“The latest phase of this business has gone to the ’Net,” Martin says. “We’re trying to lead customers to a Website that will capture their information. We send out a mailer called The Top 5 Things Your Attorney Did Not Tell You. They log onto our site and submit their names, phone numbers and e-mail addresses before they can continue. Then we take their e-mails and put them into a series of auto responders to keep us in front of customers.”
Another part of Martin’s marketing plan is to get to know bankruptcy attorneys.
“Attorneys have been one of my best sources for leads throughout the years,” he says. “I have even done credit-building seminars for several attorneys’ clients so they could understand how to build their credit the right way.”
A sympathetic ear
In the counselor role, a special finance manager must be willing to get to the bottom of each customer’s credit situation. Bankruptcies, more than any other form of negative credit, are influenced by outside factors. Whether it’s an unexpected medical expense, job loss or divorce, many of your pre-discharge customers never planned to file for bankruptcy — they just ran out of options.
In 1993, one of the first special finance customers I ever worked with walked into my office with a perfect credit bureau report … except for a Chapter 7 bankruptcy. Everything else was paid on time, and I had to ask what led to the filing. He and his wife explained that their daughter was born with a hole in her heart and they had racked up $500,000 in medical bills almost overnight. They tried to work out some kind of settlement, but the hospital was preparing to sue them and they had to seek protection.
Every time I start to get frustrated by the job, I remember how I helped those people and how grateful they were. There are a lot of people who have to file bankruptcy for similar reasons. They’re not all deadbeats or career debtors, and a good special finance manager will be ready with a sympathetic ear. Remember that these customers are under a lot of stress and can lose sight of their goals.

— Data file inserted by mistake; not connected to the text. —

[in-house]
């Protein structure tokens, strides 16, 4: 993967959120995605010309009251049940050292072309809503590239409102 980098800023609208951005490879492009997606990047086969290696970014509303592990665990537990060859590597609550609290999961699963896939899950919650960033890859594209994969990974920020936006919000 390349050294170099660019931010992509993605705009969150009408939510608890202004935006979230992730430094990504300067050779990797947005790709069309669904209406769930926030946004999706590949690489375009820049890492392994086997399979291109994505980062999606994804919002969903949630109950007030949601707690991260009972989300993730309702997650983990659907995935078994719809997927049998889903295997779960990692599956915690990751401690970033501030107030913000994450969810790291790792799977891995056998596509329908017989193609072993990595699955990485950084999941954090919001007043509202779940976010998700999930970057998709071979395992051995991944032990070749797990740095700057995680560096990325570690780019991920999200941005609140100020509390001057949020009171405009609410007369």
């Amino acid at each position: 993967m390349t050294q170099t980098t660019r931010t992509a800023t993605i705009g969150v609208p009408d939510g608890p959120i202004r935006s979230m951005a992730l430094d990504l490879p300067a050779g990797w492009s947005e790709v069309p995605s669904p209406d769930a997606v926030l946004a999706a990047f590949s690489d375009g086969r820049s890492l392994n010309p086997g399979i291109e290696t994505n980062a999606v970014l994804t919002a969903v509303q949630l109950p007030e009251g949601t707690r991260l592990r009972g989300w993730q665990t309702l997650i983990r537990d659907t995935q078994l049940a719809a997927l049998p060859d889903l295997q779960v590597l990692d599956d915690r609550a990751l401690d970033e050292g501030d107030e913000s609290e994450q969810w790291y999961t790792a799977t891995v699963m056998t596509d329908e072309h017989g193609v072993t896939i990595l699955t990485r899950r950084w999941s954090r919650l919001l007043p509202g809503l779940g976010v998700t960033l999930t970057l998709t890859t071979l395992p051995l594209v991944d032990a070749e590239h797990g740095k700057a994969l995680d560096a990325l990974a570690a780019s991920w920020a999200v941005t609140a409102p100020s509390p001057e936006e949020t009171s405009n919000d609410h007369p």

“Whenever I hire someone for a bankruptcy department, I look for a person who is not a car person, and I typically prefer to hire ladies,” Tom Martin says. “I find that women are more willing and able to gain the trust of customers in bankruptcy.”
Cindy Christianson, general manager of Herbie’s Auto Sales in Greeley, Colo., agrees.
“We have one lady who only handles our bankruptcies,” Christianson says. “She pulls fresh filings every day and starts sending the first of our four letters to them. Then she handles all the incoming phone calls and helps calm the customers’ nerves.”
The last part of the equation is having lenders that will approve these customers. Just about every subprime lender has programs for recently discharged customers, but far fewer are equipped to handle a pre-discharge.
Virginia Beach, Va.-based Tidewater Motor Credit has been financing pre-discharge customers for many years. The performance of those loans over time has justified their focus on that market.
“We are still buying open Chapter 7s and discharged BKs,” says Dedra Muffley, Tidewater’s marketing supervisor. “In fact, the open BKs represented the majority of our business last month. In this critical time, it became necessary for all of us to re-evaluate how we are operating and become as efficient and effective as possible. During this evaluation, we had to make some painful decisions regarding staffing and dealer clients.
“We confirmed for ourselves that lending to those people whose credit problems are behind them is what makes the best business sense for us and what pays out better. Generally, we are still buying those customers in the same way.”
When asked if that strategy will hold up through what promises to be a difficult year, Muffley is adamant.
“We absolutely expect this to be the bread and butter for ’09,” she says, “and we hope that those slices become loaves as we are able to add more dealers little by little. We remain hopeful that in the coming months, we will once again have a ‘green light’ as far as growth is concerned.”
Due to an expanding market for dealers and high profitability for lenders, bankruptcy business is sure to be an area that grows faster than other areas of the special finance business as it rebounds from a shaky 2008.